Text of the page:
const moreInfo = (res === 'failed') ? `testing ${t.test}. Should be ${shouldBe} but got ${is}` : ''
    console.log(`${res} ${moreInfo}`);
  })
}
test(testCases, fun)

HTML String Transform

Try out the solution in repl.it

Symbols used in HTML document consist of special character sets, including &lt; for & and some others.

// &lt; => '<''
// &gt; => '>'
// &quot; => ''\"'


// Takes a string and encodes the characters as HTML characters
function encodeV1(char) {
  switch (char) {
    case '<': return '&lt;'
    case '>': return '&gt;'
    case '\"': return '&quot;'
  }
  return char
}

let s = "1 > 0 and 1 < 12, \"hello\""
let encode = encodeV1
s.split('').map(char => encode(char)).join('')
//> '1 &gt; 0, 1 &lt; 12, 1 &gt;= 1. &quot;hello&quot;''

This works but the encode function is hard-coded with simples. If we want to write a decode function that makes the string transformation in reverse, that would require writing out all those mappings again, requiring us to refactor code. It would be desirable to have a single source of truth that dictates all available encoding. Let’s make a data structure called dict that provides the collection of tuples for encoding and decoding our characters and HTML special characters.

Some refactoring is necessary:

const dict = [
  {char: '<', code: '&lt;'},
  {char: '>', code: '&gt;'},
  {char: '\"', code: '&quot;'},  
]

// Build a switch based on array
function encodeV2(dict) {
  return char => {
    let res = char
    for(let i=0; i<dict.length; i++) {
      if(dict[i].char === char) {
        res = dict[i].code
        break
      }  
    }
    return res
  }
}

// This is so we don't have to change our interface encode(c) below
encode = encodeV2(dict)
s.split('').map(c => encode(c)).join('')
//> '1 &gt; 0, 1 &lt; 12, 1 &gt;= 1. &quot;hello&quot;''

Let’s also write decode to use dict. Previously for encode, we are able to partition the string into an array of characters for processing. However for decode, this step is not so straight forward since our code e.g., &gt; consists of multiple character. So what do we do?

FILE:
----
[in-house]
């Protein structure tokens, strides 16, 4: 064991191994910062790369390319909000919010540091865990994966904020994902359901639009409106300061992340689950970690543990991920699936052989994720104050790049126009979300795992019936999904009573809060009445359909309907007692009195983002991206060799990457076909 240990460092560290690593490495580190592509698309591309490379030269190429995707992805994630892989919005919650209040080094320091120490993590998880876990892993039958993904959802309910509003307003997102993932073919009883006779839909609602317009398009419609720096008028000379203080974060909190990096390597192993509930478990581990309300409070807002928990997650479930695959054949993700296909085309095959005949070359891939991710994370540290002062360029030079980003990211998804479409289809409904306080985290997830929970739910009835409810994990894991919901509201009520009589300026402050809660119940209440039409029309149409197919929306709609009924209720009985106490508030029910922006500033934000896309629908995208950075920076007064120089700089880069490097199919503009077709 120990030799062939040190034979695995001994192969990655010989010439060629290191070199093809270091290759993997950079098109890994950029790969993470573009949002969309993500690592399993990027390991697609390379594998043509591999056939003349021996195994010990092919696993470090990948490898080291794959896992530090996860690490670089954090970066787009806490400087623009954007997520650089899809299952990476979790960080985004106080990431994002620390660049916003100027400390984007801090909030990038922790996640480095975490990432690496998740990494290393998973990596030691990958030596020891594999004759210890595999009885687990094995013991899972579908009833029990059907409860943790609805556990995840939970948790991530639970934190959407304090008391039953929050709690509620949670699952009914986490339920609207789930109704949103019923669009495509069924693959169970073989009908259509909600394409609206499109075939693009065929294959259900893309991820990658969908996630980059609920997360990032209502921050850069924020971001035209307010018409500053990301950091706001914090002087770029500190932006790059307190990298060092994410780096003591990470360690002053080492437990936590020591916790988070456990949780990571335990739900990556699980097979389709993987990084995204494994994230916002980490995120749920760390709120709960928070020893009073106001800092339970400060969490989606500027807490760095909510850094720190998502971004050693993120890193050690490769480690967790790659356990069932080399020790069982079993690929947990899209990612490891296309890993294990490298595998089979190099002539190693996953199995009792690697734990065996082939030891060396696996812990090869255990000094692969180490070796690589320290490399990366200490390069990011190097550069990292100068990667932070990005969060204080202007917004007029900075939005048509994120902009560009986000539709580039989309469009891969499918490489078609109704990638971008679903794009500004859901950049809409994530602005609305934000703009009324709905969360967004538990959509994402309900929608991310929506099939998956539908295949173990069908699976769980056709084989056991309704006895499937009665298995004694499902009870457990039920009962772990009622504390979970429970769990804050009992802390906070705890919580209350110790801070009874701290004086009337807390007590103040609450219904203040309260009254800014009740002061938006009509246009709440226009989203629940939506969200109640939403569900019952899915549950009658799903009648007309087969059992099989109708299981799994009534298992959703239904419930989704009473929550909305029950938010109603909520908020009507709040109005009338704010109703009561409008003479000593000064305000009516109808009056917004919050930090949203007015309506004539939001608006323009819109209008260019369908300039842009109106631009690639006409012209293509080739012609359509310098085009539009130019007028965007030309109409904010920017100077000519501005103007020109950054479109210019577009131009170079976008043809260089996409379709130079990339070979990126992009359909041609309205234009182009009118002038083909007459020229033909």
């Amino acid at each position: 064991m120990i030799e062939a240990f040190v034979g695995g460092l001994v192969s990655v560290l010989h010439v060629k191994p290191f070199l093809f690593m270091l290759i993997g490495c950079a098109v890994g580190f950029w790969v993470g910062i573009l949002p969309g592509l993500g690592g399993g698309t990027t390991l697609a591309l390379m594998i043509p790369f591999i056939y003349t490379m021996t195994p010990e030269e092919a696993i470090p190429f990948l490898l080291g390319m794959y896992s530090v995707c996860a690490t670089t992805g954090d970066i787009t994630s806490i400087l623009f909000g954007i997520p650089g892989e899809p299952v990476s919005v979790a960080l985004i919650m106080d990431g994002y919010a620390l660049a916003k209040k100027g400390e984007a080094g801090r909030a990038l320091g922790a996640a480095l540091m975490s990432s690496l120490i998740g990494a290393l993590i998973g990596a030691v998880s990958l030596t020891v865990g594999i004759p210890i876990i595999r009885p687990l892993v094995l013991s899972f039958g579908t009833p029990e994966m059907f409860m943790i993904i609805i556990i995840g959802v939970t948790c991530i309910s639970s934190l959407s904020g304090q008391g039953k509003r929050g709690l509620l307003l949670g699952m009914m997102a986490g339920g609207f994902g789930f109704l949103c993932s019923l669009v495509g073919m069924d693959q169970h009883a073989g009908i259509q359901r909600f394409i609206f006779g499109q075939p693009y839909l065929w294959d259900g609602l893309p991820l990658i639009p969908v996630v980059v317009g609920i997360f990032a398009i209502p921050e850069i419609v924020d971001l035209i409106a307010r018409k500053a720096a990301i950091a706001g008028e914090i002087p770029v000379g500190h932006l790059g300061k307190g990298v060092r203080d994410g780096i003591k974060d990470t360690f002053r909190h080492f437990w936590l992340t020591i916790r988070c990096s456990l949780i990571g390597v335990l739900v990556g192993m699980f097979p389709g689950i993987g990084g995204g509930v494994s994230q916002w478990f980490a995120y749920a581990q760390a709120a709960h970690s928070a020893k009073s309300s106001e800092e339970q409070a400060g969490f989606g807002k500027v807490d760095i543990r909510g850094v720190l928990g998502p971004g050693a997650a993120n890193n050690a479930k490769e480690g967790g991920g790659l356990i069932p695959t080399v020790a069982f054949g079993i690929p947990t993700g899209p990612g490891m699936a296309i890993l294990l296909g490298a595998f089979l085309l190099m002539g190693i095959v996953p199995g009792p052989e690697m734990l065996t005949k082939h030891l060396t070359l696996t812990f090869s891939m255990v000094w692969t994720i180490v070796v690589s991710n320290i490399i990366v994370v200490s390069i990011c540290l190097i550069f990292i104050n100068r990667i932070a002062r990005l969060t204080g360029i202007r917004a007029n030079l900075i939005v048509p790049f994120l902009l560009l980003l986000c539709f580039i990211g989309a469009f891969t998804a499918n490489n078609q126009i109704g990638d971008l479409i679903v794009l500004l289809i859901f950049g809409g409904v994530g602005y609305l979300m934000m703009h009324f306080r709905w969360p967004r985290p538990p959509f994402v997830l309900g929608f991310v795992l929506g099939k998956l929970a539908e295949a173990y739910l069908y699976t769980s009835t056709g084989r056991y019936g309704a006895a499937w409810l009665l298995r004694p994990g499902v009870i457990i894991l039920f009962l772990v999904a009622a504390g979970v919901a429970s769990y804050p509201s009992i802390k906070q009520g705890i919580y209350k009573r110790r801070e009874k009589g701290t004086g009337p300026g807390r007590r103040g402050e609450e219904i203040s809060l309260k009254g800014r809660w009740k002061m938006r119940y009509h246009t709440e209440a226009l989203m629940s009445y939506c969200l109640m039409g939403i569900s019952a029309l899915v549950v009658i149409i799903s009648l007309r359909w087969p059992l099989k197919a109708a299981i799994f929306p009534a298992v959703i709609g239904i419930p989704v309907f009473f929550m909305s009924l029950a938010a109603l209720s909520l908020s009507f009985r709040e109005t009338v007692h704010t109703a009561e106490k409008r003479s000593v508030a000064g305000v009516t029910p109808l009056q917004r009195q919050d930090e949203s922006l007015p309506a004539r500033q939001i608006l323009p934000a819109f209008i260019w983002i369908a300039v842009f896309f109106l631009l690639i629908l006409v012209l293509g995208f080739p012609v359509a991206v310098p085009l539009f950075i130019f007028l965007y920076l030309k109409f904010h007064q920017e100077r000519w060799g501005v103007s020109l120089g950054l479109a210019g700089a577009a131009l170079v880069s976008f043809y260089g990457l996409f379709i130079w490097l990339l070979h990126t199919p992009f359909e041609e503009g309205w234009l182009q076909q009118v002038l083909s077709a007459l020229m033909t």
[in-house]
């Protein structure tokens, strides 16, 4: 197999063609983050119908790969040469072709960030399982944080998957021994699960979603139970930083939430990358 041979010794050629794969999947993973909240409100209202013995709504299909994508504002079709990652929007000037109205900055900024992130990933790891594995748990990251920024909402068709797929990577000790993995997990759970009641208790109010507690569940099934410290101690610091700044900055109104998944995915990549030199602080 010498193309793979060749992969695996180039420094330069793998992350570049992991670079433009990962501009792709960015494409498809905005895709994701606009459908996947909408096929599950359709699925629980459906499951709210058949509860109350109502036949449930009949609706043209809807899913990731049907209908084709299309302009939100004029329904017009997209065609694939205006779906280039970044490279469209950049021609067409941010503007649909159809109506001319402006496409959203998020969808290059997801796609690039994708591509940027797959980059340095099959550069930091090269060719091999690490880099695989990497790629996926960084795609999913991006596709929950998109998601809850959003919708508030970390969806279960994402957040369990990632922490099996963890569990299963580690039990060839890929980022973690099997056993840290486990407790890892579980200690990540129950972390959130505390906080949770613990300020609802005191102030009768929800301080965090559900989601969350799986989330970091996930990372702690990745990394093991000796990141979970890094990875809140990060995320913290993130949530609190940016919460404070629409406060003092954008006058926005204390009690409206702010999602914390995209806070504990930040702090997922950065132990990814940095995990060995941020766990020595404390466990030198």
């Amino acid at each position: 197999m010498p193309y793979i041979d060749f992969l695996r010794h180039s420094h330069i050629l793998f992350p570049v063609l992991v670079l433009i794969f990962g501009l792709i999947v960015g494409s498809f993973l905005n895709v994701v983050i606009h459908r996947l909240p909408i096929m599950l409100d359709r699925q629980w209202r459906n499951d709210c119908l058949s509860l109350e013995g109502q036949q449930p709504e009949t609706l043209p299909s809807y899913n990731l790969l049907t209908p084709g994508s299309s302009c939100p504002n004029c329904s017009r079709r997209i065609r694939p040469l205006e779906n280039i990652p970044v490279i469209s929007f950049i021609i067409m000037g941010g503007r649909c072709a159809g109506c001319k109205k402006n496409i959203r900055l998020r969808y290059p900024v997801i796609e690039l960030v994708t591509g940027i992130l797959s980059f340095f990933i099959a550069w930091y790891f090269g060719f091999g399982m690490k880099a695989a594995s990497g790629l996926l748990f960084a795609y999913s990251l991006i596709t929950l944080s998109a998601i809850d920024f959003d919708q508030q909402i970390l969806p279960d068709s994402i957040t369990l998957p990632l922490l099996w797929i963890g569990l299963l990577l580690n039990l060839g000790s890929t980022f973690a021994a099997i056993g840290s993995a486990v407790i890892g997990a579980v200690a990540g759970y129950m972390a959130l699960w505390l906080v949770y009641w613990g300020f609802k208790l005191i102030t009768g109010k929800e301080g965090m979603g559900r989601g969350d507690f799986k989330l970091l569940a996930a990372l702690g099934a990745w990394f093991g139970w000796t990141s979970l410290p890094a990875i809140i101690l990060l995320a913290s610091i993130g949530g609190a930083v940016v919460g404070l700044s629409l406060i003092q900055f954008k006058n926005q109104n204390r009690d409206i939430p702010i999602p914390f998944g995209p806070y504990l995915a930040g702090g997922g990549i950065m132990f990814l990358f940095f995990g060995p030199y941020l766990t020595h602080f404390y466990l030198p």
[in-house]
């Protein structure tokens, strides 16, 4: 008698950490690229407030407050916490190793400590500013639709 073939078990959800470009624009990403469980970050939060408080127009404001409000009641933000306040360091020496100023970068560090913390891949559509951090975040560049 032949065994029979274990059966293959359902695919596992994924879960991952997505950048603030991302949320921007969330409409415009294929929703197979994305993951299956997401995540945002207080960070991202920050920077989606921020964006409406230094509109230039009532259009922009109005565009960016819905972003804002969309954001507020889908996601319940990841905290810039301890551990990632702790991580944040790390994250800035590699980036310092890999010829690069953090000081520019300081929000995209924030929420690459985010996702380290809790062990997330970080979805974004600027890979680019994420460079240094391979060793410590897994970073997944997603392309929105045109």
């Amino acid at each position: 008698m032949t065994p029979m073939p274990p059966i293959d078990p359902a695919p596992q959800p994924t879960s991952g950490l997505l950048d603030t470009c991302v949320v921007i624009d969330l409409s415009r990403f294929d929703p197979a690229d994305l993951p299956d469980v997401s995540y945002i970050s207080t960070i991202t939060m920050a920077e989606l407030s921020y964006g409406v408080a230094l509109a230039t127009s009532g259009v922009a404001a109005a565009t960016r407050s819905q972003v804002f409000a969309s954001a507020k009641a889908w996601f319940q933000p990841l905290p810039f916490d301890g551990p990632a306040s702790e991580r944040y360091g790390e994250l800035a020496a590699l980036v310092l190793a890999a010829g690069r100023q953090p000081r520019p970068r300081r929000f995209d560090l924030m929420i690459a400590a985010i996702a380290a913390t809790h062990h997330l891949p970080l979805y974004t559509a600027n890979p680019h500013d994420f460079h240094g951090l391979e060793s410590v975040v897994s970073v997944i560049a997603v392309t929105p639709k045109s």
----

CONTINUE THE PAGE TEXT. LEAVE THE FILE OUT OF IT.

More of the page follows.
Let’s write a helper function that handles partitioning of the string to arrays of regular characters or

function decodeV2(dict) {
  return code => {
    let res = code
    for(let i=0; i<dict.length; i++) {
      if(dict[i].code === code) {
        res = dict[i].char
        break
      }  
    }
    return res
  }
}
const matchHTMLChar = new RegExp(/&(lt|gt|quot);/, 'g')

let encoded = s.split('').map(char => encode(char)).join('')

let decode = decodeV2(dict)
let decoded = encoded.replace(matchHTMLChar, decode)
s === decoded //> true

Can we make the solution more general? Yes, in the following ways: 1. notice the decode and encode functions have basically the same functional structure. That is, they both run a loop to update the result based on value from the array of objects. We can generalize it further and abstract away that boilerplate. 2. The pattern we are matching in the matchHTMLChar RegExp is hardcoded. We should make that dependent on dict.

I’ll leave these two problems to you as an exercise.

Note: Abstraction is vital in helping us to cope with the complexity of large systems. One of the tenets of functional programming, a problem solving framework, is the principle of abstraction. Some parts of your code are boilerplate. Some parts of your code are unique. The goal of abstraction is to capture that boilerplate stuff in a higher order function.

Array Algorithms

Flatmap

Write a function that converts “hello” to “h.e.l.l.o.” There are two parts to this: flat and map.

const arr = "hello".split("") //> ["h", "e", "l", "l", "o"]

const matrix = arr.map(s => [s, "."])
// [Array(2), Array(2), Array(2), Array(2), Array(2)]
// 0: (2) ["h", "."]
// 1: (2) ["e", "."]
// 2: (2) ["l", "."]
// 3: (2) ["l", "."]
// 4: (2) ["o", "."]

const flat = (data) => data.reduce((res, d) => {
  return res.concat(d);
}, []);


flat(matrix) //> ["h", ".", "e", ".", "l", ".", "l", ".", "o", "."]

flat(matrix).join("") //> "h.e.l.l.o."

Resources